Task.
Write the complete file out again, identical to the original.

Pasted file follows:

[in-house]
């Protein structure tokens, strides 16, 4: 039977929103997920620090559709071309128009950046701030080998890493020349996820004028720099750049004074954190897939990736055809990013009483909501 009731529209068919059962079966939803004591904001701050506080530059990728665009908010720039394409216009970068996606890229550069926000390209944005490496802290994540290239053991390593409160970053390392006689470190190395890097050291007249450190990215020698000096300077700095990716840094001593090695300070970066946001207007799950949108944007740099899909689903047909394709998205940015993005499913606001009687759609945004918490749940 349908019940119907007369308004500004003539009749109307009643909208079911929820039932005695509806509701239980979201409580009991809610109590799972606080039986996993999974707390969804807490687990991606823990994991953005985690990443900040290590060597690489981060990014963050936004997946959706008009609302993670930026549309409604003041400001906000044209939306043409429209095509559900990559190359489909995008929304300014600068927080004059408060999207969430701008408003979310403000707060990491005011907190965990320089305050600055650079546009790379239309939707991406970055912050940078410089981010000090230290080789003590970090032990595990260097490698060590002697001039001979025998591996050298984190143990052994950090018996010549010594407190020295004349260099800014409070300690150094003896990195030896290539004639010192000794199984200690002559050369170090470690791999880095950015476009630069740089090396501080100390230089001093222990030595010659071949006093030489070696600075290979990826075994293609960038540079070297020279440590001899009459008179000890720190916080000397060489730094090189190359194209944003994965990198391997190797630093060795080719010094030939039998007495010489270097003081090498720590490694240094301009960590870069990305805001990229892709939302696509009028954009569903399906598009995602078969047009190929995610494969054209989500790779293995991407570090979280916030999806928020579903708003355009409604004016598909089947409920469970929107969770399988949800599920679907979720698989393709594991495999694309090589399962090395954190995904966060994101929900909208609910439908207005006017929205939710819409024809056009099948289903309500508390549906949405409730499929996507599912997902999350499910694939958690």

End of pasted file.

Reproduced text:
[in-house]
């Protein structure tokens, strides 16, 4: 039977929103997920620090559709071309128009950046701030080998890493020349996820004028720099750049004074954190897939990736055809990013009483909501 009731529209068919059962079966939803004591904001701050506080530059990728665009908010720039394409216009970068996606890229550069926000390209944005490496802290994540290239053991390593409160970053390392006689470190190395890097050291007249450190990215020698000096300077700095990716840094001593090695300070970066946001207007799950949108944007740099899909689903047909394709998205940015993005499913606001009687759609945004918490749940 349908019940119907007369308004500004003539009749109307009643909208079911929820039932005695509806509701239980979201409580009991809610109590799972606080039986996993999974707390969804807490687990991606823990994991953005985690990443900040290590060597690489981060990014963050936004997946959706008009609302993670930026549309409604003041400001906000044209939306043409429209095509559900990559190359489909995008929304300014600068927080004059408060999207969430701008408003979310403000707060990491005011907190965990320089305050600055650079546009790379239309939707991406970055912050940078410089981010000090230290080789003590970090032990595990260097490698060590002697001039001979025998591996050298984190143990052994950090018996010549010594407190020295004349260099800014409070300690150094003896990195030896290539004639010192000794199984200690002559050369170090470690791999880095950015476009630069740089090396501080100390230089001093222990030595010659071949006093030489070696600075290979990826075994293609960038540079070297020279440590001899009459008179000890720190916080000397060489730094090189190359194209944003994965990198391997190797630093060795080719010094030939039998007495010489270097003081090498720590490694240094301009960590870069990305805001990229892709939302696509009028954009569903399906598009995602078969047009190929995610494969054209989500790779293995991407570090979280916030999806928020579903708003355009409604004016598909089947409920469970929107969770399988949800599920679907979720698989393709594991495999694309090589399962090395954190995904966060994101929900909208609910439908207005006017929205939710819409024809056009099948289903309500508390549906949405409730499929996507599912997902999350499910694939958690």